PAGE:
After reading a few “Why I Write” essays, I stumbled upon a short yet emotional Voices of Youth blog post written by an Indonesian student named Niken Afifah.
I particularly enjoyed this piece for its simplicity and vigorous injection of pathos: “I write because it is the cheapest and safest way to express myself: my sadness, my anger, my hatred, as well as my secret wishes, my dreams.” Afifah’s alluding to the importance of writing to express mental health connects with me most personally. It really makes me think about why I write. Specifically, it makes me think about what brings my voice out the most in my writing.
Niken also brings up an interesting point about growth and development: “I write because I can reread those words a few hours later, nine days later, nine weeks later, nine months later, or nine years later, and feel differently each time.” He can see the progress not only in his writing but also in his mental health, mindset, and quality of life. What he has written about in the past reminds him of struggle and perseverance so that he can cherish and value where he is now even more.
After reading Niken’s post, I looked through the Minor in Writing Blog for previous Gateway students’ portfolios. I came across my friend Emily Kuchman’s portfolio and really enjoyed her Why I Write essay. Specifically, I loved its structure, which I think could have strengthened Niken’s post even more. Emily’s piece is fun to read. You can hear a sincere and passionate voice. It’s funny, authentic and detailed — I strive for an approach just like this.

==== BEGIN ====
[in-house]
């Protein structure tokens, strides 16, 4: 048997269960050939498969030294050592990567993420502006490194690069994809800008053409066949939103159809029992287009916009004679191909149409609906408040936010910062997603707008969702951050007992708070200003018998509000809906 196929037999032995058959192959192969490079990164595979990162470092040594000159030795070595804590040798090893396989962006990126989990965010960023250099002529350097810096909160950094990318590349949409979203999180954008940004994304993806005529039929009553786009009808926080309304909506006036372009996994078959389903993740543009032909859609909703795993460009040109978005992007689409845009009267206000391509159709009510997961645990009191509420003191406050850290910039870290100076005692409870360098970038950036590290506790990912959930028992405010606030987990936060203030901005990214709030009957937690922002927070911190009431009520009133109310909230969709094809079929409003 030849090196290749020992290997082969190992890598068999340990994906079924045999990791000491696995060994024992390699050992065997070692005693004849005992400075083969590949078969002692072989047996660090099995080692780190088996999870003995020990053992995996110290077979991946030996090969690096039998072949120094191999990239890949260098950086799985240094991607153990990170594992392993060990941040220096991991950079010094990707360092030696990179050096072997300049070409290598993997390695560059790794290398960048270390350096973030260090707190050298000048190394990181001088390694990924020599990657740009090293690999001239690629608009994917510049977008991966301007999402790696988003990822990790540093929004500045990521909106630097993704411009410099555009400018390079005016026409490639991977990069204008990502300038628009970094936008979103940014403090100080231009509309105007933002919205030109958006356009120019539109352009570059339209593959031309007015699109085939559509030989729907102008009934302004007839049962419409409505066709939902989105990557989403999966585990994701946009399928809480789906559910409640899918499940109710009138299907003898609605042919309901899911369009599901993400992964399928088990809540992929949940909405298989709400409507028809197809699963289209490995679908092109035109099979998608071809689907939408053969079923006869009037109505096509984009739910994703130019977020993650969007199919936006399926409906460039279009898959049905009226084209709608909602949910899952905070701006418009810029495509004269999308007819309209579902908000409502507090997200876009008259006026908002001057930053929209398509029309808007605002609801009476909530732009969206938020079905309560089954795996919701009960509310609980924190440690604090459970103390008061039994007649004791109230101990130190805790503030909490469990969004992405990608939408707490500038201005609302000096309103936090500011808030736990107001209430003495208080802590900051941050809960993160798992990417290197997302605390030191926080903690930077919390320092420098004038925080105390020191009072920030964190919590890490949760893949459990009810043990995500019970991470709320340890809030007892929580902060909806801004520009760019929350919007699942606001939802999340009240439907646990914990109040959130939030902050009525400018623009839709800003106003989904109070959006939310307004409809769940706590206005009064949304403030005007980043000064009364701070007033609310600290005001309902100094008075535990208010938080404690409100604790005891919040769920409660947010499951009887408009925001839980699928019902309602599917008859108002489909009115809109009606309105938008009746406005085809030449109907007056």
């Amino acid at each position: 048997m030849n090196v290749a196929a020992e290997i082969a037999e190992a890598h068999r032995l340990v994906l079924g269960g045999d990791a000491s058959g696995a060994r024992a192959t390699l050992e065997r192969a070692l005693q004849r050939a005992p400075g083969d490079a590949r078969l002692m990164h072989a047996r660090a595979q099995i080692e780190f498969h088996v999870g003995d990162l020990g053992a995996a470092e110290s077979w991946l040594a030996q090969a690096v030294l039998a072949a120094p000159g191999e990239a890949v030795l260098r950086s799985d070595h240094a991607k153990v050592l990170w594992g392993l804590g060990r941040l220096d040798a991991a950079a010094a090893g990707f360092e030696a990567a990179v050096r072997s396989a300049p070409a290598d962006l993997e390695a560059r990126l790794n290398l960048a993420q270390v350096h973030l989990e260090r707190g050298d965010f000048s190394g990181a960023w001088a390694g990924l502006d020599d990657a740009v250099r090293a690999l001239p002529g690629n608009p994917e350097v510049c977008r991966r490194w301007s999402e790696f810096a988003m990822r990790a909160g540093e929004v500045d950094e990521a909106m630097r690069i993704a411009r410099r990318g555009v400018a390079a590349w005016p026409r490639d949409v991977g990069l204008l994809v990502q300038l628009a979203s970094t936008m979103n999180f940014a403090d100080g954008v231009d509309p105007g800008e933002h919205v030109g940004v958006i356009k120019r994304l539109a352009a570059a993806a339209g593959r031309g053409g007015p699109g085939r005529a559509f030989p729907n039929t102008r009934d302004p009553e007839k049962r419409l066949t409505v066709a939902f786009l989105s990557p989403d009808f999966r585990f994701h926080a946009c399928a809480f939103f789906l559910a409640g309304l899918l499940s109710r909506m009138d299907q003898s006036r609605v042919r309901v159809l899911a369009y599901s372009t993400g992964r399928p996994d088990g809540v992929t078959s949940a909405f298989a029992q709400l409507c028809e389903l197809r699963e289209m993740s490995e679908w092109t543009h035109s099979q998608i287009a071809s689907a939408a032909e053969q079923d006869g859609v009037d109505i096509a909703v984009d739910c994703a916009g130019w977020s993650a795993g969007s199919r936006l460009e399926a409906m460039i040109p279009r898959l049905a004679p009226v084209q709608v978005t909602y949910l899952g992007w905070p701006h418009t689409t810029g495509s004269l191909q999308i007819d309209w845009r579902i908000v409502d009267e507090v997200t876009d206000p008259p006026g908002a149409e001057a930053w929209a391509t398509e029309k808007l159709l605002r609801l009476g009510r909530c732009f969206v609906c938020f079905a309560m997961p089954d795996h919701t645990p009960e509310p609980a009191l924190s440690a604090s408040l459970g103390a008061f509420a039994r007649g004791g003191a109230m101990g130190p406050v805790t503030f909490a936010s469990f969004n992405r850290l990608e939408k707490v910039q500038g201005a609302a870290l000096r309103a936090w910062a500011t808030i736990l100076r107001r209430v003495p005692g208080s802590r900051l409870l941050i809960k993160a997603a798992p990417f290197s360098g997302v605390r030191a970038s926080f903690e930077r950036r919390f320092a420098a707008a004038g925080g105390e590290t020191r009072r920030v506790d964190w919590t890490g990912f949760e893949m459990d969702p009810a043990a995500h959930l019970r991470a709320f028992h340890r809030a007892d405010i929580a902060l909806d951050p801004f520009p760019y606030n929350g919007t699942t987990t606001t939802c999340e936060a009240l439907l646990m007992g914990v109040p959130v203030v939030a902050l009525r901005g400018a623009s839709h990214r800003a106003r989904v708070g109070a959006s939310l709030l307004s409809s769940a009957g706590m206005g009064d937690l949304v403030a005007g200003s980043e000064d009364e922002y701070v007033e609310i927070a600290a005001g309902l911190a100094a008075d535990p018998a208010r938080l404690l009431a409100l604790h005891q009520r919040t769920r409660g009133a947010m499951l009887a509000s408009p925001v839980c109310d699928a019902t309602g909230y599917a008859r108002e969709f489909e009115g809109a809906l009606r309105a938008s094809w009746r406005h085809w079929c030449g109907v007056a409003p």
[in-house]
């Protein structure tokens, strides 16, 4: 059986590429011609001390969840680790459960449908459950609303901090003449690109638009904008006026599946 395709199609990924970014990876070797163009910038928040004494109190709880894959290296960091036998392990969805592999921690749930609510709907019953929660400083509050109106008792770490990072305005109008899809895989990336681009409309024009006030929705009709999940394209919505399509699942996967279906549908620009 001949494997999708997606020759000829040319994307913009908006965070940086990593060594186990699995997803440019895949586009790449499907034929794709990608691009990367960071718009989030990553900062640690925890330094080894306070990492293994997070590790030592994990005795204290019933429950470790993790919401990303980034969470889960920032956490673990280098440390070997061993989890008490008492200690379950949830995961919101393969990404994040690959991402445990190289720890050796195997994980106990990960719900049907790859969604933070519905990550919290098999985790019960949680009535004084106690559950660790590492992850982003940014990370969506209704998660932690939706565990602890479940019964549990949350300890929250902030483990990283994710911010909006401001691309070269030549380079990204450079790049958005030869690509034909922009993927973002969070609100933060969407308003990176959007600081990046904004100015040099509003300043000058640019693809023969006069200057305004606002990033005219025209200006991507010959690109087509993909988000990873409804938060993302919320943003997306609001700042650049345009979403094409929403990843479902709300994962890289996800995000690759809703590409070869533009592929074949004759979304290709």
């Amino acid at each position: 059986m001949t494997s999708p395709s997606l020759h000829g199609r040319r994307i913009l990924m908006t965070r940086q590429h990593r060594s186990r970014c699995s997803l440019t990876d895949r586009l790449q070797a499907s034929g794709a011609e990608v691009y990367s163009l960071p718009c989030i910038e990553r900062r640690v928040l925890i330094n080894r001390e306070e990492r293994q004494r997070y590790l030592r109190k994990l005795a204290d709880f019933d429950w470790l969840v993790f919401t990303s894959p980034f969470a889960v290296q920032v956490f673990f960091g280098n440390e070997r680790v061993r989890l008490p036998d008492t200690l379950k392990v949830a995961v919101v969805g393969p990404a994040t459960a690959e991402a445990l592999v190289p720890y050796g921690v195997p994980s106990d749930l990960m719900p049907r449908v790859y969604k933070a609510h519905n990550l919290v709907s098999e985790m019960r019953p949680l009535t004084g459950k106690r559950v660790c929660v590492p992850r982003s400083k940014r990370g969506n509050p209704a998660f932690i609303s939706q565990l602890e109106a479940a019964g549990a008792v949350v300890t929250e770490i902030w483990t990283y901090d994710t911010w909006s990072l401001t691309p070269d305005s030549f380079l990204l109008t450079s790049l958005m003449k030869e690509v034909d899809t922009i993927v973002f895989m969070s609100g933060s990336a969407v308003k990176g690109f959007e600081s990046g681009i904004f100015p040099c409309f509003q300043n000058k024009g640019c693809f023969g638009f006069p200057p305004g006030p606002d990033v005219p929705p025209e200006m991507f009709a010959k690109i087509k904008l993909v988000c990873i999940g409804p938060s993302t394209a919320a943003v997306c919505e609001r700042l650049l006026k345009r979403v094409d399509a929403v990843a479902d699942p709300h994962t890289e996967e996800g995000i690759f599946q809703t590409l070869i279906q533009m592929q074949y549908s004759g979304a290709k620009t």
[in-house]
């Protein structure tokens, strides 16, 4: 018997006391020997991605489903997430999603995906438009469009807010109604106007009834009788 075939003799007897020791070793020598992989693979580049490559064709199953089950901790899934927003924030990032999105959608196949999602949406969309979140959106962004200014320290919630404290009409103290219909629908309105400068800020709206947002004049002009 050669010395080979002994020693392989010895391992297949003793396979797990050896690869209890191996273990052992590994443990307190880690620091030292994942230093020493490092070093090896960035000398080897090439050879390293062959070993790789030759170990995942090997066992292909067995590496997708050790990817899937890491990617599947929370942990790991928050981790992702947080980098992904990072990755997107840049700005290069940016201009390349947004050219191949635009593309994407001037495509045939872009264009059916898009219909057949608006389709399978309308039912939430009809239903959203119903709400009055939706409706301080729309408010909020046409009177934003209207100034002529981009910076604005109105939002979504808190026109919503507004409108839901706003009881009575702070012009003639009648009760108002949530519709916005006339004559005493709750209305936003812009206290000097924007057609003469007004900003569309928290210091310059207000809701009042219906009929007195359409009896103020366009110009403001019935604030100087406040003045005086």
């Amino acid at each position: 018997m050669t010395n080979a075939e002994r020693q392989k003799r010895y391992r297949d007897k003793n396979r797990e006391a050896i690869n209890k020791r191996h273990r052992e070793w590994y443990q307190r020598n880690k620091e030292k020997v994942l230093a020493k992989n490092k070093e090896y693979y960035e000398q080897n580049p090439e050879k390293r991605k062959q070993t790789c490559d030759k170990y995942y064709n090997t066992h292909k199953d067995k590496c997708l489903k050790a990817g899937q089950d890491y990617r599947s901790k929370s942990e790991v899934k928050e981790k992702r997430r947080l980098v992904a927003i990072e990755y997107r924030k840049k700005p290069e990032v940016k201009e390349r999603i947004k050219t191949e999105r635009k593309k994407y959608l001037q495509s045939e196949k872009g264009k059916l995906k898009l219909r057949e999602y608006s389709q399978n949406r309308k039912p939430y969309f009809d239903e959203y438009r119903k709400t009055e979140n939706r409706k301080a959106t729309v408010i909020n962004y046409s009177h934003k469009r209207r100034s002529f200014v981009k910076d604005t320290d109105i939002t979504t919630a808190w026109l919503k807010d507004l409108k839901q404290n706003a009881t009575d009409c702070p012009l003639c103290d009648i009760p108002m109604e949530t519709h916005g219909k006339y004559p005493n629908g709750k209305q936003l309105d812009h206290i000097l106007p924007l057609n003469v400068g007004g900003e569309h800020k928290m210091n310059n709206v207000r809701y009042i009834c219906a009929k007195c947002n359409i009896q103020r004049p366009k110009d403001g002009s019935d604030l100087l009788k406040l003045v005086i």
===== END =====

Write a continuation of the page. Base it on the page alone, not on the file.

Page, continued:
Emily shares that it all began with being an avid reader. It makes me think about what it was that really made me want to write at a young age. Reading? Constant thoughts running across my mind? I look forward to exploring this in an essay of my own.
While I enjoyed reading Didion’s and Orwell’s insights, I picked up and connected with key thoughts from international students like Niken and MiW students like Emily.